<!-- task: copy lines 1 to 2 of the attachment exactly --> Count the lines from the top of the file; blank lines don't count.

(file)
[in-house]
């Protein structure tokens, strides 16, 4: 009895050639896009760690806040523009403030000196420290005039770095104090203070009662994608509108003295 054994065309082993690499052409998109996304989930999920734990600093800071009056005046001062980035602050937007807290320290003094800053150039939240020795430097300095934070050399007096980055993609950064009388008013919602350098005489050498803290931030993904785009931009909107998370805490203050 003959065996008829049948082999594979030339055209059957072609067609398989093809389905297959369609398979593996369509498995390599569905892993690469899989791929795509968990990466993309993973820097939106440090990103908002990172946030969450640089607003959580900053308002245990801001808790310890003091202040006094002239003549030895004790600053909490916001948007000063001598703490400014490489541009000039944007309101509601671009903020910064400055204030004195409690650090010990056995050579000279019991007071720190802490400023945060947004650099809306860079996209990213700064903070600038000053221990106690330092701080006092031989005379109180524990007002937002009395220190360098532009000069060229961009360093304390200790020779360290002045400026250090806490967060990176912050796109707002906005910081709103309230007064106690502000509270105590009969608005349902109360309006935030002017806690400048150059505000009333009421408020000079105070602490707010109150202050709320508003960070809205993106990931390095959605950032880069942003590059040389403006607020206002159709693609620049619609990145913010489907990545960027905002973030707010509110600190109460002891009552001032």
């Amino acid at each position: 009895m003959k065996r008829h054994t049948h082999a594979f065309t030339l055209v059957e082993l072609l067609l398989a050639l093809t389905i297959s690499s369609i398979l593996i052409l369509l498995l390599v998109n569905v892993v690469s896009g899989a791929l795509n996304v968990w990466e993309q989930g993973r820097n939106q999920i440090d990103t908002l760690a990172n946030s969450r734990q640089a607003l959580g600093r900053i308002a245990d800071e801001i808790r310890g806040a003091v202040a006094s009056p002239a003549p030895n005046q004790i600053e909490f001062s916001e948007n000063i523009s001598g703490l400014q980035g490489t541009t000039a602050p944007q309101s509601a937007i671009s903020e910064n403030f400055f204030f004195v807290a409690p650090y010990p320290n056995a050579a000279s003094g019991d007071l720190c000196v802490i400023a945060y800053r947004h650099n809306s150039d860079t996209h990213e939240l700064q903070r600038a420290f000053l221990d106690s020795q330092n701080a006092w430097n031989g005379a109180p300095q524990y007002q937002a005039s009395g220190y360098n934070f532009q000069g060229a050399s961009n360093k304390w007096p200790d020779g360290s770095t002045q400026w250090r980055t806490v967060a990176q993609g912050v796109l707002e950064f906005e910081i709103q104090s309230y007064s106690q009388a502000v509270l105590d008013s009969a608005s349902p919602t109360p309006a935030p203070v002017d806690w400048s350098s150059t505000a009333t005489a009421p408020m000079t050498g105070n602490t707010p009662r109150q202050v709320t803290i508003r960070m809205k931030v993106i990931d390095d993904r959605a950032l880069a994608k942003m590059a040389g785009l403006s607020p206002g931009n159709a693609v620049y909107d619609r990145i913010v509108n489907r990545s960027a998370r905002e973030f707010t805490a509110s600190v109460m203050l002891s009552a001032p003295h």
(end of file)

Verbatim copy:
[in-house]
């Protein structure tokens, strides 16, 4: 009895050639896009760690806040523009403030000196420290005039770095104090203070009662994608509108003295 054994065309082993690499052409998109996304989930999920734990600093800071009056005046001062980035602050937007807290320290003094800053150039939240020795430097300095934070050399007096980055993609950064009388008013919602350098005489050498803290931030993904785009931009909107998370805490203050 003959065996008829049948082999594979030339055209059957072609067609398989093809389905297959369609398979593996369509498995390599569905892993690469899989791929795509968990990466993309993973820097939106440090990103908002990172946030969450640089607003959580900053308002245990801001808790310890003091202040006094002239003549030895004790600053909490916001948007000063001598703490400014490489541009000039944007309101509601671009903020910064400055204030004195409690650090010990056995050579000279019991007071720190802490400023945060947004650099809306860079996209990213700064903070600038000053221990106690330092701080006092031989005379109180524990007002937002009395220190360098532009000069060229961009360093304390200790020779360290002045400026250090806490967060990176912050796109707002906005910081709103309230007064106690502000509270105590009969608005349902109360309006935030002017806690400048150059505000009333009421408020000079105070602490707010109150202050709320508003960070809205993106990931390095959605950032880069942003590059040389403006607020206002159709693609620049619609990145913010489907990545960027905002973030707010509110600190109460002891009552001032």